It’s more important to do what needs doing, rather than just doing what’s easy.
— Dr. Guy Baldassarre, undergraduate professor/mentor at Auburn, reacting to one of my research project ideas.
I think about this life lesson from one of my most influential college professors almost every day. The NBCI definitely is about something that needs doing; and it most certainly is not easy. So it fits Baldassarre’s maxim. A basic purpose of the NBCI is to help coalesce myriad capable but independent partners into a critical mass of organized, strategic action, capable of tackling important but heretofore unsolvable quail conservation problems – to do whatneeds doing.
The latest big problem the NBCI and its National Bobwhite Technical Committee (NBTC) brain trust are working to solve is how to help states design and implement quail/grassland bird focus areas more effectively, consistently and successfully. Restoring quail to the landscape is like eating elephants: one bite at a time. Thus, focus areas have been a standard implementation prescription of the NBCI from the beginning, the tactical endpoints (bites) for strategic action of state step-down plans. Why this emphasis on focus areas? Three reasons: (1) widespread quail restoration is a long-term challenge saddled with short-term expectations, attention spans and budget cycles; (2) we cannot possibly fix entire states at once; and (3) the clock is ticking for us to demonstrate short-term successes that prove the NBCI concept, instill hope and secure perseverance.
However, we all have seen recent examples of quail focus areas that weren’t “successful.” I recently developed the slide at right to highlight my perception of some pitfalls in our NBCI focus area track record. In some cases, failure to meet goals is due to factors beyond our control, such as extreme weather. In other cases, no goals were ever established; the design of the area was inadequate; implementation fell short; or inadequate monitoring prevented documentation of what might have been a success story.
For example, a recent survey conducted by NBCI Science Coordinator Tom Dailey found some pretty good news: 52% (13 of 25) of NBCI states had active quail focus areas in 2010. However, the focus areas were very diverse in size (e.g., a few hundred to 2.3 million acres) and other key design parameters, impeding meaningful comparison, compilation and conclusions. More problematic is that of the 182 total quail focus areas in 2010, only 79 areas were subjected to any measures of population response; and only 45 of those measures were statistically valid.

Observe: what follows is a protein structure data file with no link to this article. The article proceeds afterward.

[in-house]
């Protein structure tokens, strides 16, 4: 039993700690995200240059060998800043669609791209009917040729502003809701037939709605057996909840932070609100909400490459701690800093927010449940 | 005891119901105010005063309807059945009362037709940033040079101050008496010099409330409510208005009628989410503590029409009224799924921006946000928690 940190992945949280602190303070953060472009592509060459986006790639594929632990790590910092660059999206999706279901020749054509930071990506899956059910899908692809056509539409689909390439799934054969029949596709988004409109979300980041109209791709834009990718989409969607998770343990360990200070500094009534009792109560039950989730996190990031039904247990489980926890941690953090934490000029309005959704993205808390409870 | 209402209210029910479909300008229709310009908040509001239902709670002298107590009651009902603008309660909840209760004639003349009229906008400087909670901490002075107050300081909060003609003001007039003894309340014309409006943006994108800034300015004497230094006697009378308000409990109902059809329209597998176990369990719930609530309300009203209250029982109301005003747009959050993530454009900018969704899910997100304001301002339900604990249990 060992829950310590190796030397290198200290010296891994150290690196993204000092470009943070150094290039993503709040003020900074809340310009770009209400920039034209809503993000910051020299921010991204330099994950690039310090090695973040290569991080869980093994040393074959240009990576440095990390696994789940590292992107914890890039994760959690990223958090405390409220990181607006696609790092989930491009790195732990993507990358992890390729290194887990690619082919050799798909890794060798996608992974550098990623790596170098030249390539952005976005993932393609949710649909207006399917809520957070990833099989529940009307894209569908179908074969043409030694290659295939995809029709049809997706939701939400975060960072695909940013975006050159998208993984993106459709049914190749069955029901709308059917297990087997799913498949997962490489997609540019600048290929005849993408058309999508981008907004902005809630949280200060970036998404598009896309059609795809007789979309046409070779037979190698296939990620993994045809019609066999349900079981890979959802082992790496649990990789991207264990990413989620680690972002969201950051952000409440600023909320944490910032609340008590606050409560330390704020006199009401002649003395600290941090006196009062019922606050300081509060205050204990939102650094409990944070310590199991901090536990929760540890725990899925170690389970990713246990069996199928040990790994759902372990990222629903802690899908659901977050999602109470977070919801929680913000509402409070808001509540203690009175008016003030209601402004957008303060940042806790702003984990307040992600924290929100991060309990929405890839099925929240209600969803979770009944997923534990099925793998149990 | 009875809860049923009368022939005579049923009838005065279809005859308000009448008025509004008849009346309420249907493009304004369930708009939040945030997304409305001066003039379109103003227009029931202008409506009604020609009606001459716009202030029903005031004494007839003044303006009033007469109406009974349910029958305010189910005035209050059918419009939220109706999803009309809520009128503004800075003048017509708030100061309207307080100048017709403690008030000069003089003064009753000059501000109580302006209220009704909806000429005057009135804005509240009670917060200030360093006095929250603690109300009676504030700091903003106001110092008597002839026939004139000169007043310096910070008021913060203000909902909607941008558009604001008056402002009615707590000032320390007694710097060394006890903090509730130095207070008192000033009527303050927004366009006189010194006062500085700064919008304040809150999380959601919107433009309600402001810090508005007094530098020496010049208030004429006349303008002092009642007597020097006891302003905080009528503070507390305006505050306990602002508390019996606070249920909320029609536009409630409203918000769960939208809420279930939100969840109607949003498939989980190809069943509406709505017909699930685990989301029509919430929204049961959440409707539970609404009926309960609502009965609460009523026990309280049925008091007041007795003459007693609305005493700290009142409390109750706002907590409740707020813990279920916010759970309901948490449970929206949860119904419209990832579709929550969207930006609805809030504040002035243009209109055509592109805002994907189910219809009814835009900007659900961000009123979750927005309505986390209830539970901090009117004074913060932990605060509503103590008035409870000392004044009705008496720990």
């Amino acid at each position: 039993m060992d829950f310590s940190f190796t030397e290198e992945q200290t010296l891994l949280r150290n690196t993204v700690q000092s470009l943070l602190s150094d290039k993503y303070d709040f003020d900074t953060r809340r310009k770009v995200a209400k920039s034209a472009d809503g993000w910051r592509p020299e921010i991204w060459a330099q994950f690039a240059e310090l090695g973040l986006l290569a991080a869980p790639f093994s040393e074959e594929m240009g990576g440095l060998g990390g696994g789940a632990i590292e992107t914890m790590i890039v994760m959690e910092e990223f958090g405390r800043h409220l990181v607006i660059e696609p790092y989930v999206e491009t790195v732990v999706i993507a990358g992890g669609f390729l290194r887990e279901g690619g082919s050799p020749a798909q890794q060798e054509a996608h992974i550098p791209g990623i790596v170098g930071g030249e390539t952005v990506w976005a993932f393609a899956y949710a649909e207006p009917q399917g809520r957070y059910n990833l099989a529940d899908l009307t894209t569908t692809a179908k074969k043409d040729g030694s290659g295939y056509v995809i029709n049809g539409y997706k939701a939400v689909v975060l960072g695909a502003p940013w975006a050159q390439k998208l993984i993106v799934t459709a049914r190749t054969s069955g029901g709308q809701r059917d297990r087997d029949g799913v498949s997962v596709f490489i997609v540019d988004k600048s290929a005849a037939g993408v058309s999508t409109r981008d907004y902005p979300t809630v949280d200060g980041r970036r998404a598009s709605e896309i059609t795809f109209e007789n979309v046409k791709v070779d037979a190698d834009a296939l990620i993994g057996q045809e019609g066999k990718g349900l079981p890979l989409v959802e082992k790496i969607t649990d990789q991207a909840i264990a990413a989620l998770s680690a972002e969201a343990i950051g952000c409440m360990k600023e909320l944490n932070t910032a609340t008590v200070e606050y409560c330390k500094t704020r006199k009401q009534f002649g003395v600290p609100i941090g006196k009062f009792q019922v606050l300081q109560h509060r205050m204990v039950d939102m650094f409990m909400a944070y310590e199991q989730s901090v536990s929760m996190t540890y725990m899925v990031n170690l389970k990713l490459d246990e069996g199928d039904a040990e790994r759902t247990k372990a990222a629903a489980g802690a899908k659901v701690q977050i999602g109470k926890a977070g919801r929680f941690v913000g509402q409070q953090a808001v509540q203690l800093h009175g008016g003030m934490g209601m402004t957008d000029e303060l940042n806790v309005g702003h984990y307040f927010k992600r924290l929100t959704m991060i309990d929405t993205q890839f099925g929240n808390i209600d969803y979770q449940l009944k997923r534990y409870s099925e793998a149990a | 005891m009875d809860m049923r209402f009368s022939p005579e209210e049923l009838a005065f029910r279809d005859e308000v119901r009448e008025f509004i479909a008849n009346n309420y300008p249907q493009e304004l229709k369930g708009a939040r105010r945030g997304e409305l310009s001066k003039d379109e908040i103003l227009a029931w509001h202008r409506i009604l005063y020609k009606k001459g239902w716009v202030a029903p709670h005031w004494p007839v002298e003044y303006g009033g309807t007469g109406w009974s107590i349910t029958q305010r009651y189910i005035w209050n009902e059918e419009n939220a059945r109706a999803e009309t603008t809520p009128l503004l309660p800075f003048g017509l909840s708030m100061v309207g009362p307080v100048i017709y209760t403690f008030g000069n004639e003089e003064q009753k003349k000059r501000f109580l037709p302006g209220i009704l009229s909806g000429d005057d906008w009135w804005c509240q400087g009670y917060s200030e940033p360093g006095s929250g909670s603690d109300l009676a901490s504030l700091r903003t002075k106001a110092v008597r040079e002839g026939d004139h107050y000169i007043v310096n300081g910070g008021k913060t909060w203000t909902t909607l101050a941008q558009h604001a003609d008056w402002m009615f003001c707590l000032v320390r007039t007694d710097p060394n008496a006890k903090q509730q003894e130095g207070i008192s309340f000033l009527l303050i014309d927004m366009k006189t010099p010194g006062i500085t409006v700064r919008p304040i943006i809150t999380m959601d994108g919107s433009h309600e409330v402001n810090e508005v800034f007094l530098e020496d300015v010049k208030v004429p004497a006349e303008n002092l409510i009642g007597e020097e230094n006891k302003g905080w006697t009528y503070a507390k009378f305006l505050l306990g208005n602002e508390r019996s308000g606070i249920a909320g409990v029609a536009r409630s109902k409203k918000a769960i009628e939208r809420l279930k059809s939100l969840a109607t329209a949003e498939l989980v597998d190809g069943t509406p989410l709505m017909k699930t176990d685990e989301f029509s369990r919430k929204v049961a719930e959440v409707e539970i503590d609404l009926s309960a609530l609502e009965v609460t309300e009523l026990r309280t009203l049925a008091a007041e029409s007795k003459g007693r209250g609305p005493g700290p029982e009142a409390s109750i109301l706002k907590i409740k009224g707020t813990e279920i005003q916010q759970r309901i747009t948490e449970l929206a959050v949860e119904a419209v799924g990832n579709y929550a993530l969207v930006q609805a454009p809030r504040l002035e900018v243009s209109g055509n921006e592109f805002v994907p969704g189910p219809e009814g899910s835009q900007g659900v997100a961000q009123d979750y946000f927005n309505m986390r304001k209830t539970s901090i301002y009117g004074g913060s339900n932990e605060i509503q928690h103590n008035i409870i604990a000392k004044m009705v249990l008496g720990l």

We have to do better. We have little hope of achieving, much less demonstrating, widespread quail successes if we cannot do a better job of setting ourselves up to succeed. This is a good time to step back, and work together to do focus areas right.
At the 2011 NBTC annual meeting in Florida, the Research Subcommittee formed an Ad Hoc Monitoring Subcommittee to tackle a couple of these key focus area problems. This small, diverse group is headed by Kentucky’s John Morgan, the NBCI’s Tom Dailey, and Research Subcommittee Chair Theron Terhune. The group also includes other representatives of states, the NBCI, research institutions, Partners in Flight, joint ventures and the U.S. Fish and Wildlife Service. The initial charges for this group are to develop (1) standard monitoring techniques that all states could agree on and begin to adopt for quail/grassland bird focus areas, and (2) a “model” blueprint to promote consistency in designing and implementing successful focus areas.
The Ad Hoc group met in Kentucky for three intense days in May to brainstorm and begin consolidating its ideas. The group has been refining its recommendations over the weeks since, and will bring its draft of standard focus area monitoring protocols to the upcoming NBTC annual meeting in Abilene, TX in August, for review, discussion and hopefully approval by the collected state quail coordinators. At that same meeting, the group then will draw upon the collective expertise among all the state quail coordinators to constructing a model blueprint for successful focus areas.
The NBCI strives to strike a constructive balance that promotes greater accomplishment through collaboration and unity, without encroaching on the independence of states and all the other key NBCI partners. The ongoing efforts of the NBTC’s Ad Hoc Monitoring Subcommittee represent very real progress by a diverse group representing the array of stakeholders in quail and grassland bird restoration, for the benefit of all of us. This is an ideal example of how I think we need to do more quail business. With this kind of unprecedented progress on a difficult and long-overdue but important set of tasks, the NBTC and NBCI are doing what needs doing, rather than just what is easy.